Amalgamated Bank, looking to pick up market share from lenders that have fled to the sidelines, last month launched Amalgamated Capital to provide senior cash-flow loans to help finance sponsor-backed deals valued at less than $150 million.
Timothy Clifford, formerly a managing director and principal at mid-market lender Churchill Financial, is taking the helm of the new lending arm as executive vice president and director. Clifford left his post at Churchill Financial earlier this year after the New York firm scaled back its origination efforts.
“Many of the lenders on the sidelines today are there because they’ve either funded themselves with short-term warehouse facilities or complex Wall Street instruments,” Clifford told Buyouts. “Our advantage here at Amalgamated Capital is stability. Our funding comes from a large retail depository base that’s long-term and sticky.”
Launched on Sept. 1, New York-based Amalgamated Capital hopes to cinch its first deal or two before year-end, Clifford said. Ideally, the lender would be sole lead arranger, or co-lead on sponsor-backed transactions involving companies generating EBITDA between $3 million and $20 million. Within those confines, Clifford said he has seen a lot of demand for senior cash-flow loans of between $15 million to $30 million, and the firm believes it can covers loans of anywhere between $5 million and $60 million. At the larger end of that spectrum, Amalgamated Capital would seek to either lead a club of lenders in the deal or participate as club member. The firm’s hold size: $5 million to $20 million.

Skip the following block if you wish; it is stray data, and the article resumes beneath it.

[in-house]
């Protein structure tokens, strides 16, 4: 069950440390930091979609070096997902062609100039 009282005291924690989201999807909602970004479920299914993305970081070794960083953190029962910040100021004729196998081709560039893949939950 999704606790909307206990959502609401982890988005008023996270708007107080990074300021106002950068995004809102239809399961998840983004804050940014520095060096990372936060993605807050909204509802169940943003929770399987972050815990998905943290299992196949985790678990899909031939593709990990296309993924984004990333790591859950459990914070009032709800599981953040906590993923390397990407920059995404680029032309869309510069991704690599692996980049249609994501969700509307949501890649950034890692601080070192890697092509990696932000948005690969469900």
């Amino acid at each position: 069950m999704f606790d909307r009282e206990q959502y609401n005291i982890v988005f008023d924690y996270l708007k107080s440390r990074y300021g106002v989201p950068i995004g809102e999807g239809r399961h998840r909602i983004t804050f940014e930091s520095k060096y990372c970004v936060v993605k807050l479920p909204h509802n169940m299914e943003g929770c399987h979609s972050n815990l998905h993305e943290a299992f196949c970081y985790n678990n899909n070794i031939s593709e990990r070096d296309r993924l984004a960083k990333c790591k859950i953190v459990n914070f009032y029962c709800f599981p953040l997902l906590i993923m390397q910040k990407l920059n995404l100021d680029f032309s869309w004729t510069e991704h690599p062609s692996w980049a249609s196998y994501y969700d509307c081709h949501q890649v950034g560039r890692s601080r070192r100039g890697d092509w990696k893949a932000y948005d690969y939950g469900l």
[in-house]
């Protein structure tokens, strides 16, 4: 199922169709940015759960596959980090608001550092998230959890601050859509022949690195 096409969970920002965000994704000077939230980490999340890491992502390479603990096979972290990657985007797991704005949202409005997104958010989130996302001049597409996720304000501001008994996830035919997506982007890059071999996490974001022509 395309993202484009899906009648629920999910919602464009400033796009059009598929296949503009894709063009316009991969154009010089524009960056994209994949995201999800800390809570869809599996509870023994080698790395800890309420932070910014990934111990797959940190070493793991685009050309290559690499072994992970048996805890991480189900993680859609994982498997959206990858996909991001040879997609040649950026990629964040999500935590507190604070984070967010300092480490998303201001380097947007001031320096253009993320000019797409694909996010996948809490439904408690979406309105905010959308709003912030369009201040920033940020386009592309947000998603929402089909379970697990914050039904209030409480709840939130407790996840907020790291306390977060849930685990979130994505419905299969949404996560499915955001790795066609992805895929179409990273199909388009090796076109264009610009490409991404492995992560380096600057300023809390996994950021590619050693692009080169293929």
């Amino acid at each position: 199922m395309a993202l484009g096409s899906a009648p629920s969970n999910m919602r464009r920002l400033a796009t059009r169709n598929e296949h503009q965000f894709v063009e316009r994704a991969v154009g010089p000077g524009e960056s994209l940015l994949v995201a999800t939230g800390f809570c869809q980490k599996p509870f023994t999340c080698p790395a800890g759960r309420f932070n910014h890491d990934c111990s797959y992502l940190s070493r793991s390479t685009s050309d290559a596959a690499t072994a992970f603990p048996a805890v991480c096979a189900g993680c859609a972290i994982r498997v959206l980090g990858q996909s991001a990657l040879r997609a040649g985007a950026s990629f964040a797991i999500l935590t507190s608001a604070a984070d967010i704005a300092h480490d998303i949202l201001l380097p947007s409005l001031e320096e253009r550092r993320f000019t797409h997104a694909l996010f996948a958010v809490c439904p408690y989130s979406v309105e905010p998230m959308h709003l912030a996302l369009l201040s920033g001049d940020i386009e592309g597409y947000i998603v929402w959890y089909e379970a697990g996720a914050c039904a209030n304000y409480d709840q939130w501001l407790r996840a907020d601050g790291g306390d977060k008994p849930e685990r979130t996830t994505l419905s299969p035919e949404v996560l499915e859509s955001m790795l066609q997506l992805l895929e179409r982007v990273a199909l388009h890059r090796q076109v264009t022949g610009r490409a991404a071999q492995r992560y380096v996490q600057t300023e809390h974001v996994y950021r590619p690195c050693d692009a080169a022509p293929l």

Joining Clifford on the Amalgamated Capital team are Sean McKeever, also from Churchill Financial, and Shannon Smith, who switched to the lending arm from elsewhere in Amalgamated Bank. Expect another one or two hires before the end of the year, with more coming in 2010 as the firm grows, said Clifford, adding that the firm has no plans to open offices outside of New York.
Amalgamated Capital sees this as a particularly opportune time to expand in the mid-market leverage loan scene. Senior cash-flow multiples in the middle market range between 1.5x and 2.5x EBITDA, Clifford said, while mezzanine or some other form of subordinated debt can provide an additional 1x to 1.25x turns on top of that. Current base pricing on new loans typically ranges between LIBOR + 500 basis points and LIBOR + 700 basis points. Add to that a LIBOR floor of 150 basis points to 250 basis points, and upfront fees of between 150 basis points to 250 basis points, and you have typical senior loan pricing in the range of 8 percent to 12 percent range, Clifford said.
“That’s a pretty attractive risk-adjusted return for where you are in the capital structure,” Clifford said, adding that he expects those market terms to stick around for another year to 18 months.
Amalgamated Capital’s parent is no stranger to backing LBOs. In 2007, Amalgamated Bank was one of a long list of senior lenders that participated in the $8.3 billion buyout of food services provider Aramark Corp. led by
Amalgamated Bank’s most recent LBO-related lending activity came in March 2008, according to Thomson Reuters LPC, when it participated alongside Churchill Financial in the funding of Summit Research Labs Inc.’s purchase of Reheis Inc. Summit Research is a specialty chemical company that has been owned by